Boreal Owl

(Aegolius funereus)

Conservation Status


No Image Available

  IUCN Red List

LC - Least Concern


N4 - Apparently Secure

SNRB, SNRN - Unranked Breeding and Nonbreeding


Special Concern

Species in Greatest Conservation Need






9 to 12 in length

21½ to 29wingspan




Similar Species


Mature coniferous and mixed forests near open grassy areas; alder, aspen, or spruce thickets
















Rare and local year-round resident




The Minnesota Ornithologists’ Union All Seasons Species Occurrence Map

  Class Aves (birds)  


Strigiformes (owls)  


Strigidae (typical owls)  




Aegolius (forest owls)  

Subordinate Taxa


Boreal Owl (Aegolius funereus funereus)

Boreal Owl (Aegolius funereus pallens)

Boreal Owl (Aegolius funereus beickianus)

Boreal Owl (Aegolius funereus sibiricus)

Caucasian Boreal Owl (Aegolius funereus caucasicus)

Richardson’s Owl (Aegolius funereus richardsoni)

Tengmalm’s Owl (Aegolius funereus magnus)




Strix funerea











Visitor Photos

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Boreal Owl - Aegolius funereus
dr. Ozda
  Boreal Owl - Aegolius funereus  
Boreal Owls
Chris Wood
  Boreal Owls  
Boreal owl
Ray Pregent
  Boreal owl  
Pärluggla / Boreal Owl
Stefan Berndtsson
  Pärluggla / Boreal Owl  



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Other Videos
  Boreal Owl Hunting in Daylight

Published on Feb 14, 2013

Boreal Owl is one of the most secretive and little seen species in North America. These fairly small owls are highly nocturnal and rarely seen during the day. They inhabit fairly inaccessible terrain from the Rocky Mountains to across much of the boreal forest. Birds are most often detected in March, when their snipe-like winnowing songs can be heard. With patience, lucky observers can sometimes track one down and see it, but any sighting of a Boreal Owl is something worth treasuring.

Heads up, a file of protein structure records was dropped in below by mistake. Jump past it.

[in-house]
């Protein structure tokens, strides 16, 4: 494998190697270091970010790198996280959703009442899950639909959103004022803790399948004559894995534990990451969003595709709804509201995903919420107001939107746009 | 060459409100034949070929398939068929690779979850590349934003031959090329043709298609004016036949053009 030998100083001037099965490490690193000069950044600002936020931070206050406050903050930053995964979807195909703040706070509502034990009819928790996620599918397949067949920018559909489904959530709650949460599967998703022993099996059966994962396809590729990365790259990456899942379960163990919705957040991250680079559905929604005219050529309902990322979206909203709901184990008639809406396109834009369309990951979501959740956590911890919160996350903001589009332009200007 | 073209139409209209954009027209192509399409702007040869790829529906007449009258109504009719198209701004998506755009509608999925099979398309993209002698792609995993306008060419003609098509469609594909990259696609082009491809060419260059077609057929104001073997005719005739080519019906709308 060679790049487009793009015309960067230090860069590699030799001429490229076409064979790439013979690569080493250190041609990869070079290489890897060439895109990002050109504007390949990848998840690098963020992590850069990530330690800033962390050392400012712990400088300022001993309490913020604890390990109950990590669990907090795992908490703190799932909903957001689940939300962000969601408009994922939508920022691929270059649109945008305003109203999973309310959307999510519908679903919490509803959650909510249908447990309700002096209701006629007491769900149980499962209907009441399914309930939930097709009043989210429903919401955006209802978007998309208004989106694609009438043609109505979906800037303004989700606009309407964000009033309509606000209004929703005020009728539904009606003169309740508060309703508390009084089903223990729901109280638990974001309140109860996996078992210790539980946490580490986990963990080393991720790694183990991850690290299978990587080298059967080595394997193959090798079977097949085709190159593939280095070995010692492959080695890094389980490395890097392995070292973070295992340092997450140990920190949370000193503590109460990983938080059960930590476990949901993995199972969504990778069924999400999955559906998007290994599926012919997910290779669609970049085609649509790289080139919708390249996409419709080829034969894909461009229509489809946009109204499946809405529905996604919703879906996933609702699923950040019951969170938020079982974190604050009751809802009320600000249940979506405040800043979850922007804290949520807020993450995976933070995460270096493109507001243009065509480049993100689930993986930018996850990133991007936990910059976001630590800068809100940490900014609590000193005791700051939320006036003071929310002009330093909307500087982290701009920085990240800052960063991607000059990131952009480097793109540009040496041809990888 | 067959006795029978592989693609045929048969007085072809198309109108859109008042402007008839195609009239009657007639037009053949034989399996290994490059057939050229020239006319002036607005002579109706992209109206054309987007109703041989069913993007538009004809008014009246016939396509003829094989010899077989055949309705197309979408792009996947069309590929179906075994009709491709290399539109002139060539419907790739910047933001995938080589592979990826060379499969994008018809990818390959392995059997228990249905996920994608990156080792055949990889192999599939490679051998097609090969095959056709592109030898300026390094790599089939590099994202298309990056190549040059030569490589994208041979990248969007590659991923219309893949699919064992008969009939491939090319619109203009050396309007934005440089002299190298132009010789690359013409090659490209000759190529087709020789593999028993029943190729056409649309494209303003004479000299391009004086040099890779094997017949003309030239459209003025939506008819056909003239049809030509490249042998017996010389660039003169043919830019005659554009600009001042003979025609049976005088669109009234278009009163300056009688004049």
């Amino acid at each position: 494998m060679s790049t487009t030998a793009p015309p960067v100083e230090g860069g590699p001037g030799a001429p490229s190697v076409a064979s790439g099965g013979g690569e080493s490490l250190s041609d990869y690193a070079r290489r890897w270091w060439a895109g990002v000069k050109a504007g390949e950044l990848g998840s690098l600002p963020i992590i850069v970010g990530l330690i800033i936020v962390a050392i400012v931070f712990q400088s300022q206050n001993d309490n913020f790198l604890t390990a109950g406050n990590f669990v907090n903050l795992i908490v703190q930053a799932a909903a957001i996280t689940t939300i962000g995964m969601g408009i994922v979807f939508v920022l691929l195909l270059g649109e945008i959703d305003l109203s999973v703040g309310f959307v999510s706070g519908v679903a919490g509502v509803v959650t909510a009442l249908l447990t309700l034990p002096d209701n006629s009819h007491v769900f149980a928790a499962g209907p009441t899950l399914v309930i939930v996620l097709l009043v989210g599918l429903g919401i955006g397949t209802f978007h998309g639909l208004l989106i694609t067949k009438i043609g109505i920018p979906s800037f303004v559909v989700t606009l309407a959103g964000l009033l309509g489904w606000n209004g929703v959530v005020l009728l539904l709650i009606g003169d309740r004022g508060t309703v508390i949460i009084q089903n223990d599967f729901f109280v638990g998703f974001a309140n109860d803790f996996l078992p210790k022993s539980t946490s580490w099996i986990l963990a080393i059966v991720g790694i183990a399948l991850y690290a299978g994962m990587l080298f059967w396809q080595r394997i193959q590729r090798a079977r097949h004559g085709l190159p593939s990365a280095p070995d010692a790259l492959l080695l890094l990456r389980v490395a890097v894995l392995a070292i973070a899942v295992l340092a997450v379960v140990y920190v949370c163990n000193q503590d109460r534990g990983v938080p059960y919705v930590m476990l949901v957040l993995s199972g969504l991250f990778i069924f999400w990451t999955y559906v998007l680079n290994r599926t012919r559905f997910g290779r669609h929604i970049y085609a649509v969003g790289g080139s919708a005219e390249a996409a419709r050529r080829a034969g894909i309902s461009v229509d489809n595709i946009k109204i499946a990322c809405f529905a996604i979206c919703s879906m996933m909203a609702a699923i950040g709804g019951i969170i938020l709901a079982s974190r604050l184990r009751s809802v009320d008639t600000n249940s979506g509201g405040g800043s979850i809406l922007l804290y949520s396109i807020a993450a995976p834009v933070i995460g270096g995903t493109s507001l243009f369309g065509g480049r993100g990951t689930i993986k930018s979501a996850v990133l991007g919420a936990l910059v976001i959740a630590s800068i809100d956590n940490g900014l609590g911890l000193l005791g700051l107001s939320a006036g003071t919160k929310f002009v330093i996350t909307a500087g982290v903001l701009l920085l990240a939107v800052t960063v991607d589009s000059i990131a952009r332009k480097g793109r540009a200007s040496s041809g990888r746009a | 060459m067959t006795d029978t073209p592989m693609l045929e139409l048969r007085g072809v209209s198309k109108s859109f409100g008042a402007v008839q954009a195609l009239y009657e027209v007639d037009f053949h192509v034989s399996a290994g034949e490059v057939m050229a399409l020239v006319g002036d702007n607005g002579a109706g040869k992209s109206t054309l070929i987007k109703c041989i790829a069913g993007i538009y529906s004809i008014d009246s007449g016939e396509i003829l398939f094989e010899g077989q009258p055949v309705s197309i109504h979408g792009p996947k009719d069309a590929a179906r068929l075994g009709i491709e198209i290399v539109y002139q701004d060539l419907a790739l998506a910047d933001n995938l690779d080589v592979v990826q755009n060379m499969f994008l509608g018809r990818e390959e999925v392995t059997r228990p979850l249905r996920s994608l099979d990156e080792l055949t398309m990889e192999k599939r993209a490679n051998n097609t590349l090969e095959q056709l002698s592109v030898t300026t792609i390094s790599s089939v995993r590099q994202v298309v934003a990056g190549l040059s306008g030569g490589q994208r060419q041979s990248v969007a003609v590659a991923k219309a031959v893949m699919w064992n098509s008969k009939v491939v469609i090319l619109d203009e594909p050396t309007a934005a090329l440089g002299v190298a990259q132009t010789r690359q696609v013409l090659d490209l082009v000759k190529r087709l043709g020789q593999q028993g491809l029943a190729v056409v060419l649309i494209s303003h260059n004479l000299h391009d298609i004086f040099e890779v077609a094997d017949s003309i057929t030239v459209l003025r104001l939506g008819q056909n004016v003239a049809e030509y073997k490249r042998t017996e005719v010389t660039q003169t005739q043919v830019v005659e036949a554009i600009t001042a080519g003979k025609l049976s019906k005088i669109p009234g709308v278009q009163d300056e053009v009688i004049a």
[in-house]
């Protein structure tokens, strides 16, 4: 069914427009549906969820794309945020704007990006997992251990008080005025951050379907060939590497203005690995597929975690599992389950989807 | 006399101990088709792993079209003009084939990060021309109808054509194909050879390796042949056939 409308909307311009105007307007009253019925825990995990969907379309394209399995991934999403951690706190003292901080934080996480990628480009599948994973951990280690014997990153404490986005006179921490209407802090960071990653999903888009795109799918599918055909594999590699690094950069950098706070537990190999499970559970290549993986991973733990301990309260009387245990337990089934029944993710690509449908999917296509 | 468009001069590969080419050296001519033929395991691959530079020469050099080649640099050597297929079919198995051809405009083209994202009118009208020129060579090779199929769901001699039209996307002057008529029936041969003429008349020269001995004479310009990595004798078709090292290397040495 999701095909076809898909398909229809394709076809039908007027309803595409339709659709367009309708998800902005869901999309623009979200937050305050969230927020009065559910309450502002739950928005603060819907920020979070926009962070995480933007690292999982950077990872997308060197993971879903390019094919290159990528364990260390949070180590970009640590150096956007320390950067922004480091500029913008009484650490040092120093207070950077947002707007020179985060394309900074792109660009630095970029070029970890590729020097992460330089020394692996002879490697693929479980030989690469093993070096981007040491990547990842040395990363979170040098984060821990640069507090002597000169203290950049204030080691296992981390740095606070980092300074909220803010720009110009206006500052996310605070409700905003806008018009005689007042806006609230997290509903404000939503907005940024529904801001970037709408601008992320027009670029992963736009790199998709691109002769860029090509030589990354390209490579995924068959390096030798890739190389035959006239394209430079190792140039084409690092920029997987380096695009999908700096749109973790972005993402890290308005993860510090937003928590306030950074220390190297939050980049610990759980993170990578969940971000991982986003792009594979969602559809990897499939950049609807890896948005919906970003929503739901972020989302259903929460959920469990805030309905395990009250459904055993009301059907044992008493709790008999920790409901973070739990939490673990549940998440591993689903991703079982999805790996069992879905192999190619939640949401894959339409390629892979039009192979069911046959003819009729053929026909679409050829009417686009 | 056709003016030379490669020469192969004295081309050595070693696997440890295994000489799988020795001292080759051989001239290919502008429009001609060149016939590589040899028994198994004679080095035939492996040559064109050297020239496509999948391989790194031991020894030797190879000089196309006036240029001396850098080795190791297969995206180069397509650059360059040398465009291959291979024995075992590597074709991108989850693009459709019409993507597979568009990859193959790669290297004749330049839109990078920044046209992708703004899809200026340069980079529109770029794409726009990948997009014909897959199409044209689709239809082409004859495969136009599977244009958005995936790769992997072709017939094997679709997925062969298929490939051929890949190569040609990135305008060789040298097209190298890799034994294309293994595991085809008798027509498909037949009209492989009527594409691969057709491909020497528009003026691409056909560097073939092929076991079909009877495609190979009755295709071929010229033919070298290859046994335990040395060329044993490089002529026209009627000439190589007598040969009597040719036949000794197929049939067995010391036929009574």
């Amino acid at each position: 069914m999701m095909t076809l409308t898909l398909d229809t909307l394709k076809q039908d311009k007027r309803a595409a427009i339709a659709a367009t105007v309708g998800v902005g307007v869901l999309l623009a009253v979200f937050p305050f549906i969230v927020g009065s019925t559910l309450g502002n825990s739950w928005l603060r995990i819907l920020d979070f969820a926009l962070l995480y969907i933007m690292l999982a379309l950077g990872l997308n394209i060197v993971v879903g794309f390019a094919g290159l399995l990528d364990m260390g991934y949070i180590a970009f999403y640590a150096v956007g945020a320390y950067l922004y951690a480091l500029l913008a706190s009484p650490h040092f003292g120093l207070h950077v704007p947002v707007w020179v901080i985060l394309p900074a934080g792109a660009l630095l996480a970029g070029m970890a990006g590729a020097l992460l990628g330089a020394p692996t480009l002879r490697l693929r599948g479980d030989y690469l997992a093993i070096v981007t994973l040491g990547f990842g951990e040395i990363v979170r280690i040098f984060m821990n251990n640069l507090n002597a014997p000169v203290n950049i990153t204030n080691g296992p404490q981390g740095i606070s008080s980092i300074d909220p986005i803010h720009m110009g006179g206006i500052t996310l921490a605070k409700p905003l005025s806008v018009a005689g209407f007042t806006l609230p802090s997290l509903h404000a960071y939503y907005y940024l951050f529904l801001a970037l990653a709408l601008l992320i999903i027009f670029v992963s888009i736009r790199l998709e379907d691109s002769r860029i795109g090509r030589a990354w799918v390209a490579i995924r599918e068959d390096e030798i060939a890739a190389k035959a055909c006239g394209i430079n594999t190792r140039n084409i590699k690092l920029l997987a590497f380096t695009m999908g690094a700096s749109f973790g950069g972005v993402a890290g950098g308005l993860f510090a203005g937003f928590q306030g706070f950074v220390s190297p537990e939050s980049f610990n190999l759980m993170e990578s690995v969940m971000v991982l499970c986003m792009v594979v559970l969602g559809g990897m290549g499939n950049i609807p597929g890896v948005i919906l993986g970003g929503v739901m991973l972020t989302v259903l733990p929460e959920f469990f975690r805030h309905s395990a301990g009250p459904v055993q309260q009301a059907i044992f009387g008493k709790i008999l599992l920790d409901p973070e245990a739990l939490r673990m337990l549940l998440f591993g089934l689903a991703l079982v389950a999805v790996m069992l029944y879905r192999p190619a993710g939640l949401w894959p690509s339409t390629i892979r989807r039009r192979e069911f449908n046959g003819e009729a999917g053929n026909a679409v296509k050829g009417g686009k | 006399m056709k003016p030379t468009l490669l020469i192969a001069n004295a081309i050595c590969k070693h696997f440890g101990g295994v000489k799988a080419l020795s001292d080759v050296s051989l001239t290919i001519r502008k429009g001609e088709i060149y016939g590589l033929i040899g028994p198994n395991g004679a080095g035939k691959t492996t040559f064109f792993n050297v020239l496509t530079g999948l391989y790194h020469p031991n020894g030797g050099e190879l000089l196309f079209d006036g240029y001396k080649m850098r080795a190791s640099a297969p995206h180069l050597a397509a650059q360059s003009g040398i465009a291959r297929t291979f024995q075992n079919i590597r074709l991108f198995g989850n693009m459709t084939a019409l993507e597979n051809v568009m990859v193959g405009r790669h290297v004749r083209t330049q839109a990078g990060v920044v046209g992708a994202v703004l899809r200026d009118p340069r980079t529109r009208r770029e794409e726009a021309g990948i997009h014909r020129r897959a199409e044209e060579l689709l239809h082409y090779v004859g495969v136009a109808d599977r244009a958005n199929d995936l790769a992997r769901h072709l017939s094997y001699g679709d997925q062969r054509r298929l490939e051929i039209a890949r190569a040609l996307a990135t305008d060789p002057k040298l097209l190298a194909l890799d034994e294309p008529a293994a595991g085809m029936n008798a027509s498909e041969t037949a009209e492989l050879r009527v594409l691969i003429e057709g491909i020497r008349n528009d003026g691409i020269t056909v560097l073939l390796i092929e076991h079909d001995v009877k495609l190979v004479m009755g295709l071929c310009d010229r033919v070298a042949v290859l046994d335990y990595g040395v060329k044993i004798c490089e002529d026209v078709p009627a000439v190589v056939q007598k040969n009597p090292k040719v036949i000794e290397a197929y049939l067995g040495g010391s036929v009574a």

At irregular intervals, birds across the boreal forest irrupt into southern Canada and the Upper Midwest and, rarely, the Northeastern US. Irruptions are caused by a crash in vole populations or, locally, when very deep snow or crust of ice forms over snow that makes it difficult for the owls to hunt. During those invasions, birds have shown up in unlikely locales including New York City's Central Park.

During the first weekend of February, I was fortunate to be leading a trip to Minnesota that coincided with one of these movements. We saw SEVEN Boreal Owls in a single day. Temperatures were bitterly cold, with wind chill values reaching 30 degrees below zero. This probably contributed to owls sitting in the open a bit more and hunting during daylight hours. This video shows something that I'd never seen before, a Boreal Owl actively hunting during the day.

Christopher Wood

eBird Project Leader
Cornell Lab of Ornithology

  Boreal Owl - Visitor From The North
Michael Cummings

Published on Mar 13, 2013

During the winter of 2012/2013 we had an eruption of northern owls. One rare visitor was the Boreal Owl. I had a chance to shoot some video one day when it was in a good viewing position. It was a real treat to be able to see this little wonder while it was visiting our city.

This video was taken with the Nikon d800 DSLR with the Nikkor 70-200mm F2.8 VR2. Manual focus and exposure, VR was turned off, hand held but resting on a tree branch.

Taken in 1080 HD.

  boreal owl in snowstorm
greg gecas

Published on Mar 31, 2013

This little dude perched in a pine next to our porch for a couple hours last week. What a treat!

  The Boreal Owl

Uploaded on Dec 8, 2011

This is a Boreal Owl that came to my house to prey on the birds and rodents that come to my bird feeder in Fairbanks, Alaska

  Boreal Owls in Michigan

Uploaded on Dec 22, 2008

At Whitefish Point Bird Observatory. "Barking" sound at 1:05 is a nearby Saw-whet Owl.




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